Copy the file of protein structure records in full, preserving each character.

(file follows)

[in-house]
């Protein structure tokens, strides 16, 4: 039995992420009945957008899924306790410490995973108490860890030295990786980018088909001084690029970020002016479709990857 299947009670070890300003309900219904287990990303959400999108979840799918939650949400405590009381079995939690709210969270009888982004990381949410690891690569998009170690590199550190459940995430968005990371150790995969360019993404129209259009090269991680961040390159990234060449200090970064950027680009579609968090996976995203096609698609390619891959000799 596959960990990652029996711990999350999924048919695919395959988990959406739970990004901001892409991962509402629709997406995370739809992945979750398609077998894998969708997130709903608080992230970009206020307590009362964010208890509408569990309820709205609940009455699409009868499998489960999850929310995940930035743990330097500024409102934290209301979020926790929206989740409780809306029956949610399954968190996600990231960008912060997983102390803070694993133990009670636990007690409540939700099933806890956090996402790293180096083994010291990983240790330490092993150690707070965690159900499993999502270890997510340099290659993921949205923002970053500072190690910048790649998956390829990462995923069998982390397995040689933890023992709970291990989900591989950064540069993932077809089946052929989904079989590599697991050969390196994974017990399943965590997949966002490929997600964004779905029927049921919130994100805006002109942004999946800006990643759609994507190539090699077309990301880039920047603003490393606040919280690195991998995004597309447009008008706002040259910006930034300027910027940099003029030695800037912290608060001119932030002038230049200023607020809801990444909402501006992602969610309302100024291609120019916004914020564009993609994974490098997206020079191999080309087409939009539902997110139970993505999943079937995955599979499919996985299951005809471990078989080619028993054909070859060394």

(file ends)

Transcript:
[in-house]
């Protein structure tokens, strides 16, 4: 039995992420009945957008899924306790410490995973108490860890030295990786980018088909001084690029970020002016479709990857 299947009670070890300003309900219904287990990303959400999108979840799918939650949400405590009381079995939690709210969270009888982004990381949410690891690569998009170690590199550190459940995430968005990371150790995969360019993404129209259009090269991680961040390159990234060449200090970064950027680009579609968090996976995203096609698609390619891959000799 596959960990990652029996711990999350999924048919695919395959988990959406739970990004901001892409991962509402629709997406995370739809992945979750398609077998894998969708997130709903608080992230970009206020307590009362964010208890509408569990309820709205609940009455699409009868499998489960999850929310995940930035743990330097500024409102934290209301979020926790929206989740409780809306029956949610399954968190996600990231960008912060997983102390803070694993133990009670636990007690409540939700099933806890956090996402790293180096083994010291990983240790330490092993150690707070965690159900499993999502270890997510340099290659993921949205923002970053500072190690910048790649998956390829990462995923069998982390397995040689933890023992709970291990989900591989950064540069993932077809089946052929989904079989590599697991050969390196994974017990399943965590997949966002490929997600964004779905029927049921919130994100805006002109942004999946800006990643759609994507190539090699077309990301880039920047603003490393606040919280690195991998995004597309447009008008706002040259910006930034300027910027940099003029030695800037912290608060001119932030002038230049200023607020809801990444909402501006992602969610309302100024291609120019916004914020564009993609994974490098997206020079191999080309087409939009539902997110139970993505999943079937995955599979499919996985299951005809471990078989080619028993054909070859060394």